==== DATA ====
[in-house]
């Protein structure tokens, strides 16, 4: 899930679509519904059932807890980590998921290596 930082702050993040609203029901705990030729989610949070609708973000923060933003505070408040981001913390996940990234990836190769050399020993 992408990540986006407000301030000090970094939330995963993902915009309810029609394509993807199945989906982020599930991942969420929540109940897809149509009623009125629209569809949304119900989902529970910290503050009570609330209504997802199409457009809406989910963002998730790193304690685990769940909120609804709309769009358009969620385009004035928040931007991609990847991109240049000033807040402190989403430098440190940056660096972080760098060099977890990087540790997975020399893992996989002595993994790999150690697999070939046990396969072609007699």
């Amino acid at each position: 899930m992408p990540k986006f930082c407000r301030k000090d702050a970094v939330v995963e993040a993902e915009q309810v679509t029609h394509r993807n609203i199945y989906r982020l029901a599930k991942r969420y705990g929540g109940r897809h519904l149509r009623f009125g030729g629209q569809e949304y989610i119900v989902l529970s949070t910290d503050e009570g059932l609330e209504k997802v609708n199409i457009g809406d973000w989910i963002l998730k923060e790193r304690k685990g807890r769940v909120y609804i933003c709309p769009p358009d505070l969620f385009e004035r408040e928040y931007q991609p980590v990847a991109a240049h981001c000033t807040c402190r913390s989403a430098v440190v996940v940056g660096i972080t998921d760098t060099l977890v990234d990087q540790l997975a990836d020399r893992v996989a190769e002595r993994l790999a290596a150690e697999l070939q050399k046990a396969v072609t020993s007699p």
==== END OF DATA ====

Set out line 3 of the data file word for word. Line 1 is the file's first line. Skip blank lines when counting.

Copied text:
């Amino acid at each position: 899930m992408p990540k986006f930082c407000r301030k000090d702050a970094v939330v995963e993040a993902e915009q309810v679509t029609h394509r993807n609203i199945y989906r982020l029901a599930k991942r969420y705990g929540g109940r897809h519904l149509r009623f009125g030729g629209q569809e949304y989610i119900v989902l529970s949070t910290d503050e009570g059932l609330e209504k997802v609708n199409i457009g809406d973000w989910i963002l998730k923060e790193r304690k685990g807890r769940v909120y609804i933003c709309p769009p358009d505070l969620f385009e004035r408040e928040y931007q991609p980590v990847a991109a240049h981001c000033t807040c402190r913390s989403a430098v440190v996940v940056g660096i972080t998921d760098t060099l977890v990234d990087q540790l997975a990836d020399r893992v996989a190769e002595r993994l790999a290596a150690e697999l070939q050399k046990a396969v072609t020993s007699p």